A Call to Conscience: The Landmark Speeches of Dr. Martin Luther King, Jr.

Front Cover
Grand Central Publishing, Jan 15, 2001 - Political Science - 240 pages
31 Reviews
This companion volume to "A Knock At Midnight: Inspiration from the Great Sermons of Rev. Martin Luther King, Jr". includes the text of his most well-known oration, "I Have a Dream", his acceptance speech for the Nobel Peace Prize, and "Beyond Vietnam", a powerful plea to end the ongoing conflict. Includes contributions from Rosa Parks, Aretha Franklin, the Dalai Lama, and many others.
 

What people are saying - Write a review

User ratings

5 stars
16
4 stars
5
3 stars
4
2 stars
3
1 star
3

User Review - Flag as inappropriate

love and love

Review: A Call to Conscience: The Landmark Speeches

User Review  - Tesilyaraven - Goodreads

Bought this book on a trip to Atlanta, Georgia after visiting the MLK exhibit. I was so moved by his words and actions during the Civil Rights Movement that I wanted to get steeped in more of his ... Read full review

Contents

INTRODUCTION
ADDRESS TO THEFIRST MONTGOMERYIMPROVEMENTASSOCIATION MIAMASS MEETING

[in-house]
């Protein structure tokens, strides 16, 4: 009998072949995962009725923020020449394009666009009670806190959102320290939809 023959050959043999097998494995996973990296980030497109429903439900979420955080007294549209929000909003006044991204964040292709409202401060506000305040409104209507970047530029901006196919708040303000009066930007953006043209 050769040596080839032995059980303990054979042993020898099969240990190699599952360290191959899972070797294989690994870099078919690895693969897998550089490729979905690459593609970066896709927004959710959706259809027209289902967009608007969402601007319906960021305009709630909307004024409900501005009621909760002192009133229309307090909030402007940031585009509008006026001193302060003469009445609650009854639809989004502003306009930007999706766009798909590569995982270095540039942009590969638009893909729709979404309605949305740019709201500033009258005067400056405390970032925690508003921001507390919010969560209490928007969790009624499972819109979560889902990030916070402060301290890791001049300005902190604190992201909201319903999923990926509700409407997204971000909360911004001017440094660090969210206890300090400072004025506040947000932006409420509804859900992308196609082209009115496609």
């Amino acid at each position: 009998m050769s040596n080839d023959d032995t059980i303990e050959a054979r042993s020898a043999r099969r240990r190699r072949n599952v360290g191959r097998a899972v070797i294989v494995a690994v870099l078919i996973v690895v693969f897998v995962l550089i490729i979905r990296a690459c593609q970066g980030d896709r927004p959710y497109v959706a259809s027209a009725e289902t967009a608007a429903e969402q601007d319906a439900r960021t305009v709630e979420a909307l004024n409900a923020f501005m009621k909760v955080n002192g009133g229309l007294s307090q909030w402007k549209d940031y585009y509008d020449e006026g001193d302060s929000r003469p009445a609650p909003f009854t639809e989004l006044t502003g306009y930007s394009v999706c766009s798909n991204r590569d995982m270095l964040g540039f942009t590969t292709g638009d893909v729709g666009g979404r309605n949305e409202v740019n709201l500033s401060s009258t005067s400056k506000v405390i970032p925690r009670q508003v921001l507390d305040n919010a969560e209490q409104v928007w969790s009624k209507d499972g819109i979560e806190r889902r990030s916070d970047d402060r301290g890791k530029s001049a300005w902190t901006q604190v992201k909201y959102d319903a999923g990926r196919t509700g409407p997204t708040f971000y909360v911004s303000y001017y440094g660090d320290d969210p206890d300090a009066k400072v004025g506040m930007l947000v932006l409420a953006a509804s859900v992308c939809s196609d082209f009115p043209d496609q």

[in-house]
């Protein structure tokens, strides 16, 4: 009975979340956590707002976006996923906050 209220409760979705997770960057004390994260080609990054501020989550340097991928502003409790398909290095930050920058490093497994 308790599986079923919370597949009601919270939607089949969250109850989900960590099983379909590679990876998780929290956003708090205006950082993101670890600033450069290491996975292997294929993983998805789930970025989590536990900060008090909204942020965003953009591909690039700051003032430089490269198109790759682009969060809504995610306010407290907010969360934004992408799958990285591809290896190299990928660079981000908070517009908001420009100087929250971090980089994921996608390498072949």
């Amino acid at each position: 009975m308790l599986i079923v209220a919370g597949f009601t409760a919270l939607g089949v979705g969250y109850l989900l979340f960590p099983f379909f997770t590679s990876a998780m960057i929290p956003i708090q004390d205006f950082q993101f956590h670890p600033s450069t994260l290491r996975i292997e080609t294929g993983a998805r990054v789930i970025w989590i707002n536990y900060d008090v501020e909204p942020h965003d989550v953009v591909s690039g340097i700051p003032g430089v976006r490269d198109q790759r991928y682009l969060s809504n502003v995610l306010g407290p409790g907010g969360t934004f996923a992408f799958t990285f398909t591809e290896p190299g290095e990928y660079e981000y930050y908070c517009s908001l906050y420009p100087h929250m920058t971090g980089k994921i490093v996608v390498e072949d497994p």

THE BIRTHOF ANEW NATION
GIVE USTHEBALLOT
ADDRESS AT THEFREEDOM RALLY INCOBO HALL
I HAVEADREAM
EULOGY FOR THEYOUNG VICTIMS OFTHE SIXTEENTH STREETBAPTIST CHURCHBOMBING
ACCEPTANCE ADDRESSFOR THENOBEL PEACE PRIZE
ADDRESS AT THECONCLUSION OF THESELMA TOMONTGOMERYMARCH
BEYONDVIETNAM
WHEREDO WE GOFROM HERE?
IVE BEENTO THEMOUNTAINTOP
ACKNOWLEDGMENTS
Copyright

Other editions - View all

Common terms and phrases

About the author (2001)

Clayborne Carson lives in Palo Alto, California.

Andrew Young is the author of "The Politician", his insider account of John Edwards' pursuit of the presidency. After earning a bachelor's degree at the University of North Carolina at Chapel Hill and a law degree at the Wake Forest University School of Law, Young was a volunteer for John Edwards' winning campaign for U.S. Senate. Hired in 1999, Young became Edwards' longest serving and most trusted aide. He raised more than $10 million for the politician's various causes and played a key role in Edwards' efforts to become President of the United States. Now a private citizen, he lives in Chapel Hill with his wife Cheri and their three children.

Bibliographic information